Mike White has been a writer and producer, sometimes actor, on many film and TV projects including Dawson’s Creek, Freaks and Geeks, Chuck & Buck, The Good Girl, Orange County, and School of Rock.
His new HBO series Enlightened, created with Laura Dern, is slotted as a comedy, but brings up many issues about personal growth and emotional health.
Dern plays Amy, an ambitious executive who suffers a nervous breakdown at work, and recovers at a rehab center in Hawaii, which includes meditation. She regains better emotional health, along with new interests in self-help books, and an awakening about spiritual and environmental issues.
One of the aspects of the show, and Laura Dern’s outstanding acting, that I really like is that this journey is not presented as something easy or sudden – the title “Enlightened” is clearly ironic. Personal change is pretty much an evolutionary process, and Amy does not return from rehab as a role model of emotional intelligence.
Upon returning to her large corporation to reclaim her job, Amy is relegated to a basement data processing center instead of her previous position – and she views it as a basement full of “circus freaks” and “losers” as she calls them, including a character played by White (photo).
In an interview for the NPR show “Fresh Air” White talked about some of the personal issues and interests that informed his writing and development of the series.
Asked what made him think of this as the idea for a TV series, White said that while working on developing a previous TV show, he had “sort of a nervous breakdown over the whole thing. I was just kind of overworked. I had gone through, like, a period of years where I was just burning my candle at both ends and, you know, made like four movies and two TV shows in the span of like five years. And I realized I had to, like, mellow out a little bit and try not to be such a workaholic, and I didn’t know how to do that… And I also wanted to try to assert to everybody else that I wasn’t crazy.”
Another element of the show I appreciate is its questioning of what mental health or being “disordered” really is, and how people relate to those they consider “crazy.”
White says that when Dern and he started talking about a show together, he “liked the idea of somebody who was – yeah, had kind of come to the edge and then wanted to come back and try to get over themselves, I guess.”
He admits being fascinated with the show Real Housewives of Beverly Hills and its real-life personalities with issues like impulse-control and bullying, which show up in Enlightened.
One way Dern’s character uses to recover some balance is meditation.
White comments, “From my experience, meditating can bring up the most stressful thoughts. To actually try to stop that constant chatter of, ‘I need to do this, I need to do that… this is what’s wrong with me.’ I think that’s the hardest thing for many people to do, especially in our modern, achievement-oriented [environment].”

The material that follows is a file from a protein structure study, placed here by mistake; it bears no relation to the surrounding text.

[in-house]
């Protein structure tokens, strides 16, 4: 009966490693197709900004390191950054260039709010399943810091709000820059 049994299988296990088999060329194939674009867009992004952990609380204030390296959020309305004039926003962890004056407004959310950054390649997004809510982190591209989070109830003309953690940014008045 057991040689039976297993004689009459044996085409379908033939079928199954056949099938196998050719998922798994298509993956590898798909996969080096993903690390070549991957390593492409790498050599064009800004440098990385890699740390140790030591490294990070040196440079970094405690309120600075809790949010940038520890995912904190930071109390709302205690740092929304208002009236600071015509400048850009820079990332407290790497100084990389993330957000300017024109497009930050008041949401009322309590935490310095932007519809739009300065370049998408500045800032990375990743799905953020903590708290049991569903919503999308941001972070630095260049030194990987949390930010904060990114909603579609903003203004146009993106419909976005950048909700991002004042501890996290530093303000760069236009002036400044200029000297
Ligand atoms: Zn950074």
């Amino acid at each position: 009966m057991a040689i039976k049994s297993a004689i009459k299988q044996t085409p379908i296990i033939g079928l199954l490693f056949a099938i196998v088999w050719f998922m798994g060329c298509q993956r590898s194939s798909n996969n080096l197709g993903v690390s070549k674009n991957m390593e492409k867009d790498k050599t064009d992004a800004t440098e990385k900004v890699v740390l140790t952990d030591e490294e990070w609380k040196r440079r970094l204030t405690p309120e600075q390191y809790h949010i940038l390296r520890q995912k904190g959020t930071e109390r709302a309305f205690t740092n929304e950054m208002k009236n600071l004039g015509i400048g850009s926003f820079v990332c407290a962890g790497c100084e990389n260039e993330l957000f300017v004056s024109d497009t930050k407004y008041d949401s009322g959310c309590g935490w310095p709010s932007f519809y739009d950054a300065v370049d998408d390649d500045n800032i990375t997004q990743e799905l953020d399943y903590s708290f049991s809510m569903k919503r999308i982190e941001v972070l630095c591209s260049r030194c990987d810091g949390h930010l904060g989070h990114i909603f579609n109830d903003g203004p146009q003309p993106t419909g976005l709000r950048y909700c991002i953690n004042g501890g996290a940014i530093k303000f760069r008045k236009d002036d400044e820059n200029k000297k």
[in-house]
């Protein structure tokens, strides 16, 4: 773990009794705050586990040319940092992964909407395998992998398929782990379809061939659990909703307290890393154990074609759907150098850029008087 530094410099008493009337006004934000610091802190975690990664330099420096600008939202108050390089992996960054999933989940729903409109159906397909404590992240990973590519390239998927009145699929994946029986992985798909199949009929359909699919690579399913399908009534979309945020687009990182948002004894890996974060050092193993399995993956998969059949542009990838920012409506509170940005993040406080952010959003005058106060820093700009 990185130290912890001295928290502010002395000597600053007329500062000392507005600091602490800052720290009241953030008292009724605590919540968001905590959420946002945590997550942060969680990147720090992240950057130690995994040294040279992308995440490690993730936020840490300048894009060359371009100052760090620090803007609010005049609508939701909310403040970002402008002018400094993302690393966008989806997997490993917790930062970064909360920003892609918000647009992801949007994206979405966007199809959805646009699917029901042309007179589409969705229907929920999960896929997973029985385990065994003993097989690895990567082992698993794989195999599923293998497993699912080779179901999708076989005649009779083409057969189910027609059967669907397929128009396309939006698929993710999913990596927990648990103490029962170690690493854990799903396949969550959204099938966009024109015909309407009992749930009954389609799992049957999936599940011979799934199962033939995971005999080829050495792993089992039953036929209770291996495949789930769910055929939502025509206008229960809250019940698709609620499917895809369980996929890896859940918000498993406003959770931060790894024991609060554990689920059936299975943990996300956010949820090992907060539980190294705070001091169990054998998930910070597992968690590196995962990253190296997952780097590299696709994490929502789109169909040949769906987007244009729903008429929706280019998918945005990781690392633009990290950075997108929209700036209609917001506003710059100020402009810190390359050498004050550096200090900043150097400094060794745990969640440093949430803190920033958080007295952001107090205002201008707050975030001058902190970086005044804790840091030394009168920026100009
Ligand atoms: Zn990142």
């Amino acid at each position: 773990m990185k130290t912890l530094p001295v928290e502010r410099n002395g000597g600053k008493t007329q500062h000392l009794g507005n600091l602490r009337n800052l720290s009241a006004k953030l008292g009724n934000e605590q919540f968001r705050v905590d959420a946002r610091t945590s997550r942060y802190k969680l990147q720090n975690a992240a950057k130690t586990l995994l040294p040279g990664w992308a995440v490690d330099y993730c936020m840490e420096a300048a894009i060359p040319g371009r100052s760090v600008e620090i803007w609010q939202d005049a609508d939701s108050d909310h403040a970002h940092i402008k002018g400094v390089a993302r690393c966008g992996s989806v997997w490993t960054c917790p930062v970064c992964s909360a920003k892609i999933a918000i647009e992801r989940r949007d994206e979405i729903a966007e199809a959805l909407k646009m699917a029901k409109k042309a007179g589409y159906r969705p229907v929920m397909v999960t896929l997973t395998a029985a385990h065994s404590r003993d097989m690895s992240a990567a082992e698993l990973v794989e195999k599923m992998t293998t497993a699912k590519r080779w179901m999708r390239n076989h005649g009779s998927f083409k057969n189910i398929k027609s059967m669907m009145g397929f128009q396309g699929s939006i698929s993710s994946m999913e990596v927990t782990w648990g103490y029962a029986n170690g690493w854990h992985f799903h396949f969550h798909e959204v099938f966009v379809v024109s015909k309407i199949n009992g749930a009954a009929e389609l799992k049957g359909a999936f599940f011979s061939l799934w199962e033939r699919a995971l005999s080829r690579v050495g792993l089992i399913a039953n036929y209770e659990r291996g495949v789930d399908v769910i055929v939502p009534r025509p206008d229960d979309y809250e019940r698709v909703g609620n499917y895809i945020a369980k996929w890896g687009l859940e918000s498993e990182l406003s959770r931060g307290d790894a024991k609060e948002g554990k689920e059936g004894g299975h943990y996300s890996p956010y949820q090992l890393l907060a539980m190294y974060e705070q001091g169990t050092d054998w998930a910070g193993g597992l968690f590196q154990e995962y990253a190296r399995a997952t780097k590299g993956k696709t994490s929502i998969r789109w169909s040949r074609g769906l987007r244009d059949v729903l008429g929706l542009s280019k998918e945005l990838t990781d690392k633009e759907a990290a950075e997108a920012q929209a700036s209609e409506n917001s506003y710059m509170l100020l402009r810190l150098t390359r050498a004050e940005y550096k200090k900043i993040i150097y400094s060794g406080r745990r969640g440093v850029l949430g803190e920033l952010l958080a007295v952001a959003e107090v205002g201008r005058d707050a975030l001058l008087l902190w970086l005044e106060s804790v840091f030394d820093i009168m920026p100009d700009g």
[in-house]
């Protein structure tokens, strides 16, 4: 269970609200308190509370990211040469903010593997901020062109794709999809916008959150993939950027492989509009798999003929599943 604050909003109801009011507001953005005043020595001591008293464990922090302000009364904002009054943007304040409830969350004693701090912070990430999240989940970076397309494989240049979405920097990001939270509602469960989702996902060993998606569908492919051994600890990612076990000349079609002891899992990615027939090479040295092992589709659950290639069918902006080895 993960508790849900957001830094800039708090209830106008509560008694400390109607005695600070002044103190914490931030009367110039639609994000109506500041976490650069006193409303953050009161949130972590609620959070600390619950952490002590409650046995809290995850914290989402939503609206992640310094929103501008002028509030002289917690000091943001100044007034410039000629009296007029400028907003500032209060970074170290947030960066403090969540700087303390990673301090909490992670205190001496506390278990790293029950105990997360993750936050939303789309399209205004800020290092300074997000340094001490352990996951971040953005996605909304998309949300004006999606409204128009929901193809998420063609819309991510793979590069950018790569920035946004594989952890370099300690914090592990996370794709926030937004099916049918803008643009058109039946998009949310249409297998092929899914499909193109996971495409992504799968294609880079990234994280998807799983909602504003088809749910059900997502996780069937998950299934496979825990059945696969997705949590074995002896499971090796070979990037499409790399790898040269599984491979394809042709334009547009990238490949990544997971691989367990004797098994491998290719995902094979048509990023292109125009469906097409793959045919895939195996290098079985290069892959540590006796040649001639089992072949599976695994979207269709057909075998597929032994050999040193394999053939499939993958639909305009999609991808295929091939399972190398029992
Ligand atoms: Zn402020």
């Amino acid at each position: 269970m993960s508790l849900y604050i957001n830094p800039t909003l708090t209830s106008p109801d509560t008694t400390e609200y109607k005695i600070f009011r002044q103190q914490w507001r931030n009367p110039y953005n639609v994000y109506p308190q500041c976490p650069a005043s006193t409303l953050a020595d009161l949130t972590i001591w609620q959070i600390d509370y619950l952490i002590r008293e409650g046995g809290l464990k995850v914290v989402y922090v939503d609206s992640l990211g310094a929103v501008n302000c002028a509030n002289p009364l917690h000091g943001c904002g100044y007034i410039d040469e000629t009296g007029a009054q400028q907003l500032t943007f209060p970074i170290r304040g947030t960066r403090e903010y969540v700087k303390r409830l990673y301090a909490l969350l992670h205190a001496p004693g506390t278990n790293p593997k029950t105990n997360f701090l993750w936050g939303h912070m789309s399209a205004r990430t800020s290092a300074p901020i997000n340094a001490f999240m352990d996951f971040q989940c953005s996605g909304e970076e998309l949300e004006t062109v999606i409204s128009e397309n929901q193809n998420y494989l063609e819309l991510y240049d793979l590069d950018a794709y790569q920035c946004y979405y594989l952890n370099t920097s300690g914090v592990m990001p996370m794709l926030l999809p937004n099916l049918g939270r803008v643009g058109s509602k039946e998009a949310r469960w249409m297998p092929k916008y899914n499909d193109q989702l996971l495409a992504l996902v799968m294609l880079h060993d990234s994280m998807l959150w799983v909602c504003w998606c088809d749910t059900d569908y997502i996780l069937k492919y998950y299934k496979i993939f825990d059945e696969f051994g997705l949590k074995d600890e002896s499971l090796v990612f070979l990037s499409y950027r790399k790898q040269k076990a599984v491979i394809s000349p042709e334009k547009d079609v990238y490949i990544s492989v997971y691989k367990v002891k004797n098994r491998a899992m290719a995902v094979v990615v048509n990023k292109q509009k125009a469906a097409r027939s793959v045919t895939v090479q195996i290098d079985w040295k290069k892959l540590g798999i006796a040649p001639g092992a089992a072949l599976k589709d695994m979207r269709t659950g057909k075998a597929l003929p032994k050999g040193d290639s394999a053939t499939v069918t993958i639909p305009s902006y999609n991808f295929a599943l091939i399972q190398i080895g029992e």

He notes this created challenges for him as the writer, because “the more quiet, meditative aspects of the show made HBO the most nervous. Because people, especially in TV, first they want their comedies funny, and they want their dramas juicy and kind of operative, and this is very internal. Especially these moments Amy has when she’s going inside and where it slows down a little bit, I think that that’s just something in general that makes a network executive worry that you’re going to lose your audience, and people are going to click off or change the channel.”
Can people really change?
White thinks “there are certain ways that people are always themselves, but I do think people change. I feel like that is the hopefulness I think the show tries to get at… That’s a big question both Laura and I have discussed throughout the entire shooting and writing of the show, you know … how enlightened is Amy? If she’s just a fraud … and in the end …. hasn’t really grown, then I think it is a cynical show. I feel like we’re all human and nobody’s perfect, and we’re all sort of fumbling towards something better. But if we don’t believe that we can change or get over ourselves, it’s a pretty depressing resolution.”
Laura Dern commented: “Mike so beautifully writes about incremental growth, and I think so many film writers want to tackle this enormous growth where this villain becomes a hero in the hour and half that we have with them. In the long form of this season, Mike has this opportunity of Amy having this longing for growth, and longing for some form of self-acceptance … So there’s this complicated and elusive journey toward growth that she takes.”
This post currently has
You can read the comments or leave your own thoughts.
Last reviewed: 20 Oct 2011